Rooms feature a king-size bed with mosquito netting, an en-suite bathroom, an outdoor rainshower, an indoor shower, a soaking tub, a private viewing deck, air conditioning, a minibar, a safe and a telephone. Notably missing from the rooms are televisions, which the owners felt took away from the natural surroundings.

By far, the River Lodge is the most social of the three lodges. For morning game drives, guests gathered in the lounge to drink tea and coffee before leaving. Afternoons can be spent spotting wildlife with other guests from the riverside deck. And conversation flowed freely during mealtimes and cocktail hour.

In contrast, Ivory Lodge is a private sanctuary. It is comprised of six private villas, each with a separate living room, a heated swimming pool and a private viewing deck. The open floor plan with en-suite bathroom and an enclosure for an outdoor shower is appointed with African accessories. The decor blends the Old World with the new to create an Afro-Euro chic design. Each villa features views of the Sabie River, which has flowing water year-round, and can be viewed through the suite’s floor-to-ceiling windows.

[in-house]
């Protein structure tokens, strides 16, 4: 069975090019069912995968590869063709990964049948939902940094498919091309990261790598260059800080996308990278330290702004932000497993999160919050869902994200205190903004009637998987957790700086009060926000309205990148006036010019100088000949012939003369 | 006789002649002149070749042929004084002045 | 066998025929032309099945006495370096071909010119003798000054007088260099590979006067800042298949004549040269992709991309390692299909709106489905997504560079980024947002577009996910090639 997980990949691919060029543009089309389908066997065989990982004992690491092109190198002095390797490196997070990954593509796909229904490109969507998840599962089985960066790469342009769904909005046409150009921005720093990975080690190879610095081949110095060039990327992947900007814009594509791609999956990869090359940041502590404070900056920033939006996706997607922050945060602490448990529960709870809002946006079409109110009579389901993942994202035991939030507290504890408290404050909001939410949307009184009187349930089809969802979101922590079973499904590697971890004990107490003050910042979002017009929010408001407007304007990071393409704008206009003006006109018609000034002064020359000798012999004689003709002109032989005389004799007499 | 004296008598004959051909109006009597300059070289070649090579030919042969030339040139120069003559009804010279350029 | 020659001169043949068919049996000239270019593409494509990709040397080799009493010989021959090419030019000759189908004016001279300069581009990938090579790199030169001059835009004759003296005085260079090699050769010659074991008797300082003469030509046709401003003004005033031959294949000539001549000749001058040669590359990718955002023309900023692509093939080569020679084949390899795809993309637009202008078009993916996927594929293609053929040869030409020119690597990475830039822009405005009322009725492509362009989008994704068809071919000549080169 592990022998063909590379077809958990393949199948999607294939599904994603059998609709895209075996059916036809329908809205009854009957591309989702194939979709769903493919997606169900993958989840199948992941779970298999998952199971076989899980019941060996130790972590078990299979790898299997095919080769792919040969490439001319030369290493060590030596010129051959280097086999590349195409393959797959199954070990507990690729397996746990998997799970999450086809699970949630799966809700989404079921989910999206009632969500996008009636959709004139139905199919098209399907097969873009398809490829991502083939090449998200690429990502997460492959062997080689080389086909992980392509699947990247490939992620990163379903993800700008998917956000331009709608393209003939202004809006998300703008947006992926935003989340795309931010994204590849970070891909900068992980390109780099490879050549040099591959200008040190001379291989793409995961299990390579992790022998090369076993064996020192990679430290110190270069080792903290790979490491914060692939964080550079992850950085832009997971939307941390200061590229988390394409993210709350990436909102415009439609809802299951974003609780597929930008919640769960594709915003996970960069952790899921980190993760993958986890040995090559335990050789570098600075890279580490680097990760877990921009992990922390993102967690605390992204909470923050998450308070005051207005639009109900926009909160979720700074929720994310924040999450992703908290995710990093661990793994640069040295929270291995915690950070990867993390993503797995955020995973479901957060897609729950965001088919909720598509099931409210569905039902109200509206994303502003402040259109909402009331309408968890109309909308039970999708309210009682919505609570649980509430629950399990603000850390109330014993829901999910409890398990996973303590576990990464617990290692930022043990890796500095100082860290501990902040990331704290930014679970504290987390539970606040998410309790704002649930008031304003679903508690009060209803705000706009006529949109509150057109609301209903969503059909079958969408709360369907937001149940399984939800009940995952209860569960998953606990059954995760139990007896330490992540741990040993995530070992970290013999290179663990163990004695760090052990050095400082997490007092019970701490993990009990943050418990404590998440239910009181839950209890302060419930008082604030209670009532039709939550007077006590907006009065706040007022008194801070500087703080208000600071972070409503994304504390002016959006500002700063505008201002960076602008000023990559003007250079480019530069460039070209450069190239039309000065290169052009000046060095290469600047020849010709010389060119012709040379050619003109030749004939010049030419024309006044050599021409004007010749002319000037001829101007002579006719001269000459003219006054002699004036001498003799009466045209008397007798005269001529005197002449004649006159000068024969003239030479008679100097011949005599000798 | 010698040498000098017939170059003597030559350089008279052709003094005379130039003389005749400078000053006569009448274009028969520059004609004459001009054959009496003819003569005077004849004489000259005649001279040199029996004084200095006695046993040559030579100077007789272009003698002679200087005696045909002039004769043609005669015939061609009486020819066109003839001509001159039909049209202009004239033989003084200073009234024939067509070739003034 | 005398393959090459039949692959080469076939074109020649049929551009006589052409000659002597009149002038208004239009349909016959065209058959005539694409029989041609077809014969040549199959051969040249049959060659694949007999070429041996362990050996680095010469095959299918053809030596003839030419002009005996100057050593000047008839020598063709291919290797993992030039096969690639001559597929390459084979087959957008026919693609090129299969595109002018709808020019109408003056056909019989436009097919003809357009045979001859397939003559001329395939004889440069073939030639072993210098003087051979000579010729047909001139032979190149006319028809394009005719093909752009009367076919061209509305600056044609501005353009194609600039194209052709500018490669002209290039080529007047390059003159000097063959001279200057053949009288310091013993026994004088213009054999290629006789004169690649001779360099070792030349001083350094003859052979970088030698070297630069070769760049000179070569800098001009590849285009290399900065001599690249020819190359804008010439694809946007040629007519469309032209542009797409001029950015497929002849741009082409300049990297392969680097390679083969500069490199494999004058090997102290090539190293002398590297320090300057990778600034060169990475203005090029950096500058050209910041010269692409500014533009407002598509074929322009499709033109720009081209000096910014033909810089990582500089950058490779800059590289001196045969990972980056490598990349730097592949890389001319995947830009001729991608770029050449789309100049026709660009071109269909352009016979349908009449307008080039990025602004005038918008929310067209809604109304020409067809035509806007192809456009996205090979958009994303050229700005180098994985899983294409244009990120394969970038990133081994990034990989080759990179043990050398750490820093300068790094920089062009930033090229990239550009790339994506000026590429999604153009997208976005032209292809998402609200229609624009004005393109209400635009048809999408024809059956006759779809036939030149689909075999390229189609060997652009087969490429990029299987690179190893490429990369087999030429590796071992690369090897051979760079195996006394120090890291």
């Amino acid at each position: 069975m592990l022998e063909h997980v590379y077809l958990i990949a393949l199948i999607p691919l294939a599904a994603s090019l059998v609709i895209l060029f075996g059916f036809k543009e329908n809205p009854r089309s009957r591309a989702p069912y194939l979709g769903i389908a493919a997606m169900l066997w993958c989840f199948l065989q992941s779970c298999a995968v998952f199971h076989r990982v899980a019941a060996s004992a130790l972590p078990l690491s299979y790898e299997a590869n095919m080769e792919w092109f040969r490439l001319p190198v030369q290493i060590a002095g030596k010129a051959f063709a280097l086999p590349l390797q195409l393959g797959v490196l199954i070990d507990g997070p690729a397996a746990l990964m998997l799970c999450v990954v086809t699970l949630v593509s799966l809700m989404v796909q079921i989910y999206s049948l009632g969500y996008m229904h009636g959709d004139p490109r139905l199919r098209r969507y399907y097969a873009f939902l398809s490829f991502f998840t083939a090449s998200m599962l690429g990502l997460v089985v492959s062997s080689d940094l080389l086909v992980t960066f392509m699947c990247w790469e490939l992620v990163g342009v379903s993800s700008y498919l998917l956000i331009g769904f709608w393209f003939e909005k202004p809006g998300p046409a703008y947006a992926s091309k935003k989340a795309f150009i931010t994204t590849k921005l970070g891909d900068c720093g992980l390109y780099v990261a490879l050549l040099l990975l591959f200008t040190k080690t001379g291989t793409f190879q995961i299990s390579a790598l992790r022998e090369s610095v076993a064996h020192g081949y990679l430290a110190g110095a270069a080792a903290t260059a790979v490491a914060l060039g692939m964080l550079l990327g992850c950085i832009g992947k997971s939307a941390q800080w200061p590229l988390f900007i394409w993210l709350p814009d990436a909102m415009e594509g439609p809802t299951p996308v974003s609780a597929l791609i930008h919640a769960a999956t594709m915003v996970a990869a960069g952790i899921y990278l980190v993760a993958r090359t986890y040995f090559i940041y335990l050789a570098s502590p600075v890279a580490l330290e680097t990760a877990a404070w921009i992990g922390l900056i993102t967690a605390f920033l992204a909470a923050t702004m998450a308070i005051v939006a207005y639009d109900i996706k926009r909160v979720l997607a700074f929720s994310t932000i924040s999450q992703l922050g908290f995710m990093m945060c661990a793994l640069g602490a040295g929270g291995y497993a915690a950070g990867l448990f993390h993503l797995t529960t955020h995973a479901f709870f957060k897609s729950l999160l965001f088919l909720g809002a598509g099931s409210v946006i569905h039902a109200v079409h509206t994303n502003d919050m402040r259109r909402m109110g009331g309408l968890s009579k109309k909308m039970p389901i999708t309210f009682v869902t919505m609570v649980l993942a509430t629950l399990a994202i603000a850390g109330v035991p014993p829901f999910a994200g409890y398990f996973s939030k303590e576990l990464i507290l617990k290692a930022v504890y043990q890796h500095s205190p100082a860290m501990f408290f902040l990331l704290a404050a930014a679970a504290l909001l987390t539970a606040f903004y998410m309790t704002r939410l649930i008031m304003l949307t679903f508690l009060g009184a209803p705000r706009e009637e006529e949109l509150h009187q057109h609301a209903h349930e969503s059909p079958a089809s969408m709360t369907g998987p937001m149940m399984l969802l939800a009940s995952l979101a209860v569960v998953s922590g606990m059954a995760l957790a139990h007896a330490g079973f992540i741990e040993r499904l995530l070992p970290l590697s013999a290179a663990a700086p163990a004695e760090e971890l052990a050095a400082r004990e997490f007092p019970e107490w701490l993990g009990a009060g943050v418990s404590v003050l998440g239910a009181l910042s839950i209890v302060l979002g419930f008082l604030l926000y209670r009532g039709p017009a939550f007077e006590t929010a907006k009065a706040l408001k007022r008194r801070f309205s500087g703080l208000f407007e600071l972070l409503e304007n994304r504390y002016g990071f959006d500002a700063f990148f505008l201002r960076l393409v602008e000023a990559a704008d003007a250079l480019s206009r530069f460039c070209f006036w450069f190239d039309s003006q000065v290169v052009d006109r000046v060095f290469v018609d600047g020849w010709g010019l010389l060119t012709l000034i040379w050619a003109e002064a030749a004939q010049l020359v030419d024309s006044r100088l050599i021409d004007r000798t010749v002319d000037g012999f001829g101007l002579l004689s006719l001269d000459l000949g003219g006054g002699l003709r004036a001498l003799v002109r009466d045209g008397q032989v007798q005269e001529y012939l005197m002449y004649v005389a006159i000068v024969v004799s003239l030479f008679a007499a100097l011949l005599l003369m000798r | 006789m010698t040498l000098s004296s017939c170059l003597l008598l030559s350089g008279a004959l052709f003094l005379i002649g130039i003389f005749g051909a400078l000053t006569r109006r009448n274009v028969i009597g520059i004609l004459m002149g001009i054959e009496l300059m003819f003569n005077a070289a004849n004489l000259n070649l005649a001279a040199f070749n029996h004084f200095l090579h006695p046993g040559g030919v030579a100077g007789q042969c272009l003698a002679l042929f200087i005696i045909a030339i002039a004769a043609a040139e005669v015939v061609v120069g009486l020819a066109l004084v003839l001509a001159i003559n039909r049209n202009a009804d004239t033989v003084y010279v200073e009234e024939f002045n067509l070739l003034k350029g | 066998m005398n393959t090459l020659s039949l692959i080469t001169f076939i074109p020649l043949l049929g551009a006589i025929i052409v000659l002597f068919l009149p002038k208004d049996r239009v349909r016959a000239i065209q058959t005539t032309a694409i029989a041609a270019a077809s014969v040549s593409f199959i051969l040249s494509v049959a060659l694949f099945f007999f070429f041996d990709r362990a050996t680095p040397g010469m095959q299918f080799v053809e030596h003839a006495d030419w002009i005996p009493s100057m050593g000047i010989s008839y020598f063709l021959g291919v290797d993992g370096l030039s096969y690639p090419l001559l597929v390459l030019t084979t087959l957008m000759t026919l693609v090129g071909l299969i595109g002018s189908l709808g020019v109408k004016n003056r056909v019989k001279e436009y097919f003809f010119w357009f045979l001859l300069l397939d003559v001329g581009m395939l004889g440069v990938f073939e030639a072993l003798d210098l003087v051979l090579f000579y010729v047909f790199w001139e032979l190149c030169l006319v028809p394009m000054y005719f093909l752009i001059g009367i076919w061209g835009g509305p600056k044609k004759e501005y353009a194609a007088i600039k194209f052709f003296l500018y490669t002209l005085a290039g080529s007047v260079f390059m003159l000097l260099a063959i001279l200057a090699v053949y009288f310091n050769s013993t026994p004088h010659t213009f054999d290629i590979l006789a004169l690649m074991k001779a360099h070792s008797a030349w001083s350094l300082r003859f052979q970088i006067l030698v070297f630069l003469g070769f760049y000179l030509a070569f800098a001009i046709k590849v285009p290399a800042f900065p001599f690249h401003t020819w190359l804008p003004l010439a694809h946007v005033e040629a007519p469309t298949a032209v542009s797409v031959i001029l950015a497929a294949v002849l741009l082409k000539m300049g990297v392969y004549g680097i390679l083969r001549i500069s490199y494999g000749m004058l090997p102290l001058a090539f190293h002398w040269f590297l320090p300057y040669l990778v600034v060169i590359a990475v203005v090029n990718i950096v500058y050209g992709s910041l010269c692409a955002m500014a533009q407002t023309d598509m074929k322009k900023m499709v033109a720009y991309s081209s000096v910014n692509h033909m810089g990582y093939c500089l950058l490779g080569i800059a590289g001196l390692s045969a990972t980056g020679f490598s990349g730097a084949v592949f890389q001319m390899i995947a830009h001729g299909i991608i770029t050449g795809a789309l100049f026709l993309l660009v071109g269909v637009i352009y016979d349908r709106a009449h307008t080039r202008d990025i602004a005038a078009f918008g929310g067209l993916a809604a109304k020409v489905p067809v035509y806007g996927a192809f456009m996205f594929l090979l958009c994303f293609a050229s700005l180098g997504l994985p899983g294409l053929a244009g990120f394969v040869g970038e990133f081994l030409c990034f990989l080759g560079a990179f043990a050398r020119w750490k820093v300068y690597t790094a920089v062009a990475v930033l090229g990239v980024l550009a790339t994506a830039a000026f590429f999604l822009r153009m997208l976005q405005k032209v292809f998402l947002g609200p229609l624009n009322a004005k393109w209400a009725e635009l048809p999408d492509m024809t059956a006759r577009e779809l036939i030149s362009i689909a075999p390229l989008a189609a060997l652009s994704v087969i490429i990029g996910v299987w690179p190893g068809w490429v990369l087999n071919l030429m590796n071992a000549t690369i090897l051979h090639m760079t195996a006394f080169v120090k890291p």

Ivory Lodge has its own private bar and lounge area with a fireplace, but it shares many other public spaces with the River Lodge. Couples often prefer to utilize the resort’s in-room dining services rather than dining in the lounge. A unique hatch that opens onto the outside of the villa allows guests to receive room service without even opening the door.

For families and small groups, Lion Sands’ 1933 lodge is a secluded retreat that truly makes guests feel at home. This private home features four spacious suites, each with its own view of the Sabie River. Bathrooms have a double vanity, as well as elegant baths and outdoor showers. There is also a children’s dormitory, capable of sleeping up to eight children, with a his-and-hers bathroom and an adjoining bedroom for an au-pair.